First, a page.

The union that represents casino dealers in Atlantic City is calling on New Jersey lawmakers to prohibit smoking in casinos in the popular tourism destination, thus backing a casino smoking ban proposal that has been gaining momentum in the legislature as of late.
In a letter to state legislators, United Auto Workers (UAW) asked them to hold hearings on legislation that would close a loophole in state law, which eliminated smoking in all New Jersey workplaces sixteen years ago while specifically exempting casinos and simulcasting facilities.
“Our members include dealers who sit inches away from patrons who blow smoke directly into their face for eight hours a day, every single day,” reads the letter, retrieved by Associated Press. The letter speaks on behalf of workers at Caesars, Bally’s and Tropicana, and was made public on Thursday.
“It is simply unacceptable knowing what we know about the dangers of secondhand smoke,” the letter continues. “No worker in the state of NJ should be forced to breathe cancer-causing chemicals every single day.” The UAW represents more than 1,200 workers in Atlantic City casinos.
The letter follows efforts earlier this month by hundreds of casino workers united under the group Casino Employees Against Smoking’s (Harmful) Effects (C.E.A.S.E.), who called on state Lawmakers to introduce the ban as part of a massive rally during the anniversary week of the original Smokefree Air Act.
But while the UAW's decision to back the ban is in line with C.E.A.S.E., it differentiates from that of the other major casino workers’ union in Atlantic City. Also through a letter, sent to state Senate President Nicholas Scutari, the Local 54 of the Unite Here casino workers union has urged not to greenlight the prohibition.
Bob McDevitt, president of Local 54 of the Unite Here union, argued in the statement that a ban would mean “lost jobs for our union and throughout the state” and lost tax revenues and less money for senior programs, further reports AP.
This reasoning is in line with the state’s gaming industry’s view, which has repeatedly shown concerns that a ban could lead to decreased profitability and fewer jobs at a crucial time for Atlantic City casinos. Casino interests argue venues are not only trying to regain lost business from the pandemic but also seeking to maintain a competitive edge as New York City moves to open additional casinos.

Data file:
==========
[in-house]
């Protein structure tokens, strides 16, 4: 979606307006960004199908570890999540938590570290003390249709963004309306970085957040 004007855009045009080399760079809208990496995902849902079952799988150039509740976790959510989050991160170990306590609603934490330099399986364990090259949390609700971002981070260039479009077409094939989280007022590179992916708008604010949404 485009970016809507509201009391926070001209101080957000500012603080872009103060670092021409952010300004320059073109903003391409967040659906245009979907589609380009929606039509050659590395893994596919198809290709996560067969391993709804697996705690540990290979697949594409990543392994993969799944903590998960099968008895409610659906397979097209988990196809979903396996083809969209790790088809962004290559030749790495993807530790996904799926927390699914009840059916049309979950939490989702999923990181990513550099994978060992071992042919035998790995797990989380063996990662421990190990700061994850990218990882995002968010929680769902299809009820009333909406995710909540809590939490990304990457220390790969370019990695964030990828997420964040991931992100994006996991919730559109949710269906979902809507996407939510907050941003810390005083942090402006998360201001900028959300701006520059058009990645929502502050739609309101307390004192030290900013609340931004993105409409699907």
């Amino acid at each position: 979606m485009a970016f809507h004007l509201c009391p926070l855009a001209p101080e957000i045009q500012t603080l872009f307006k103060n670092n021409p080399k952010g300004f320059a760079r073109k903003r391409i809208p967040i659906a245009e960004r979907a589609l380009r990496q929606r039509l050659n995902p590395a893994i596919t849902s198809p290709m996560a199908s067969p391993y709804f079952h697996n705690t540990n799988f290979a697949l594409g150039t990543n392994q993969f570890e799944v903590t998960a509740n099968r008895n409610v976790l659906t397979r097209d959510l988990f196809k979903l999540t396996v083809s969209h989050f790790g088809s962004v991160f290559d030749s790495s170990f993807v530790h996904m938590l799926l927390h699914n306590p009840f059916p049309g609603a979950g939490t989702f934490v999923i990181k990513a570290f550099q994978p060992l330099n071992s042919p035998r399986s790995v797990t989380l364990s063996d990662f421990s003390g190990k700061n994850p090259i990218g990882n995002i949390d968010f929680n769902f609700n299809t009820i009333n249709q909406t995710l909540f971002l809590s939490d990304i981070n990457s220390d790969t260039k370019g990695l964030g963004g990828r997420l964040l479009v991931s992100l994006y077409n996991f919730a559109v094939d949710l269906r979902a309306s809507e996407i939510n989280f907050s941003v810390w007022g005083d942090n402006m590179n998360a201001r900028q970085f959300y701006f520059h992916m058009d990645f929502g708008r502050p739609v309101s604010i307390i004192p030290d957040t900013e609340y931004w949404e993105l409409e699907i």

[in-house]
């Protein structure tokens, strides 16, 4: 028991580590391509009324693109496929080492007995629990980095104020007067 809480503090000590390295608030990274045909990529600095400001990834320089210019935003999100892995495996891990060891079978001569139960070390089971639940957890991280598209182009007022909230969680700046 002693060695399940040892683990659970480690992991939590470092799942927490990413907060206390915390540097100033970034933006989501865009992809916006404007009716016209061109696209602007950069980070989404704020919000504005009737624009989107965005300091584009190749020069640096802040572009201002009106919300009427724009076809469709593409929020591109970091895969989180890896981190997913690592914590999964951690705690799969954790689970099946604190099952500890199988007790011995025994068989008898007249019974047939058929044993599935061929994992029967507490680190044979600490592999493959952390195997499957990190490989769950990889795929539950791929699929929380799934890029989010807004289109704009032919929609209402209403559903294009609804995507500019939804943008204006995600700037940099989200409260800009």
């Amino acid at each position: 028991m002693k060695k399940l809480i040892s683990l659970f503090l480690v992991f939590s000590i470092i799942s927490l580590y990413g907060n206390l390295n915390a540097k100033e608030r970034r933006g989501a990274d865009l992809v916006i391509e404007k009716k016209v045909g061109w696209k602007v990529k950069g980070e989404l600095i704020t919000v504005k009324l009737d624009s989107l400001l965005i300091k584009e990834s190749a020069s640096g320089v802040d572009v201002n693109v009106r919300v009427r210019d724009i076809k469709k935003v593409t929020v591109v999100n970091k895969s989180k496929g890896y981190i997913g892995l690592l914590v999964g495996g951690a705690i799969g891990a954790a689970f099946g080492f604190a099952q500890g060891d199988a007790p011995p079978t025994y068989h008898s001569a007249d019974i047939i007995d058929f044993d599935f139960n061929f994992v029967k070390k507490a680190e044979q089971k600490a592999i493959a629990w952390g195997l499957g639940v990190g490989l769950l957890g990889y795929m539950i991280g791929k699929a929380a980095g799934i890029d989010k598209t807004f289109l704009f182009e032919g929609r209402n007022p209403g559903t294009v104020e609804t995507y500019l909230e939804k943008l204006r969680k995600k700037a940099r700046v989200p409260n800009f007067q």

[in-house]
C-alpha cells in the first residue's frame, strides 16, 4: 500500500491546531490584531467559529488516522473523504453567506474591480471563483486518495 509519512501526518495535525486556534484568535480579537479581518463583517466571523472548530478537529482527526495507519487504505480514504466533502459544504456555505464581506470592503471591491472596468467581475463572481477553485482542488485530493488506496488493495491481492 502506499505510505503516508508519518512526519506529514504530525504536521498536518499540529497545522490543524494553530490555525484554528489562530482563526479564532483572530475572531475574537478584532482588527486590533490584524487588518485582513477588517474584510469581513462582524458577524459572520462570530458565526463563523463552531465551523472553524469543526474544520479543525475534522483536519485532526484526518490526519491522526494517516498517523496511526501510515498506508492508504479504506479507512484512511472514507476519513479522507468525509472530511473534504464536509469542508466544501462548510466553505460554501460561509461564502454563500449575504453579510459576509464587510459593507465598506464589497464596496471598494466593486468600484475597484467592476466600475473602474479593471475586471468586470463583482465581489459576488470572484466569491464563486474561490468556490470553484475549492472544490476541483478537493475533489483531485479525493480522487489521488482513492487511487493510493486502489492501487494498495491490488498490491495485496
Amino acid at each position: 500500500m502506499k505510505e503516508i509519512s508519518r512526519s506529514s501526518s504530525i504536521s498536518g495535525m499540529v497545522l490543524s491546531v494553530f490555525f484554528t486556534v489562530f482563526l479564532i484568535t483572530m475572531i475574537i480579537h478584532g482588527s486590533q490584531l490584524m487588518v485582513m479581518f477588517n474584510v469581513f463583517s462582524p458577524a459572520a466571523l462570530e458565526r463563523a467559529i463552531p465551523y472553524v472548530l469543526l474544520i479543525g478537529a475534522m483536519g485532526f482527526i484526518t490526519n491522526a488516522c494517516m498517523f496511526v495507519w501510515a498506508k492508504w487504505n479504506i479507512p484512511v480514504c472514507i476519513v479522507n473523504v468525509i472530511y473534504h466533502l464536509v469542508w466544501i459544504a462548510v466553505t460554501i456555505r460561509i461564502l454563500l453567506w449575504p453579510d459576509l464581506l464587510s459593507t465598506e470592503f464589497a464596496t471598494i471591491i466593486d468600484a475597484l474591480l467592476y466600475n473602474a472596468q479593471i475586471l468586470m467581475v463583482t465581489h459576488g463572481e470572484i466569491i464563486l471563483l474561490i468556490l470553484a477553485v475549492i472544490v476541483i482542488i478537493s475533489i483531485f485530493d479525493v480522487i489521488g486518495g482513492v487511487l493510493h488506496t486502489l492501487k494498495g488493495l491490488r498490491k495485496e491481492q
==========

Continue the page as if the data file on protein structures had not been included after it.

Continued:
According to a report from research and professional services firm Spectrum Gaming Group, commissioned by the Casino Association of New Jersey (CANJ), the introduction of a permanent smoking ban in Atlantic City casinos could cost up to 2,500 jobs and cause a decline in gaming and tax revenue for the state of New Jersey. “Adding a smoking ban could cause a devastating effect to the community and state,” CANJ president Joe Lupo stated in February.
CANJ president Joe Lupo
The UAW rejected these arguments in its letter, referring to them as “scare tactics” employed by casinos, while noting that nothing is “scarier” than the health risks of being repeatedly exposed to secondhand smoke.
Casino workers in favor of the smoking ban have also long disputed the CANJ’s projections by arguing the report did not take into account the possibility that gamblers put off by the smoking ban might return in subsequent years as they adjusted to a new smoke-free situation.
Atlantic City casino workers have long pushed for this permanent ban. While smoking within venues was banned as a Covid-19 transmission-prevention measure in 2020, the prohibition expired in April 2021: employees have since tried to get it reinstated.
Most recent reports indicated the ban proposal has been gaining momentum in the legislature; continuing to earn sponsors. The plan has more than 40 sponsors and co-sponsors across the Senate and Assembly, while the tally was 15 during the 2020-2021 legislative session.
Additionally, New Jersey’s Democratic governor Phil Murphy has said he would sign the ban should it pass. The UAW, and many workers, believe this might be the case: “We are certain they will pass,” the United Auto Workers wrote in its letter.
However, and despite the reported bipartisan support and the ongoing push from casino workers, the bills are still pending in both the state Assembly and Senate: neither has yet had a committee hearing. Meanwhile, the legislation keeps generating debate among supporters and opponents.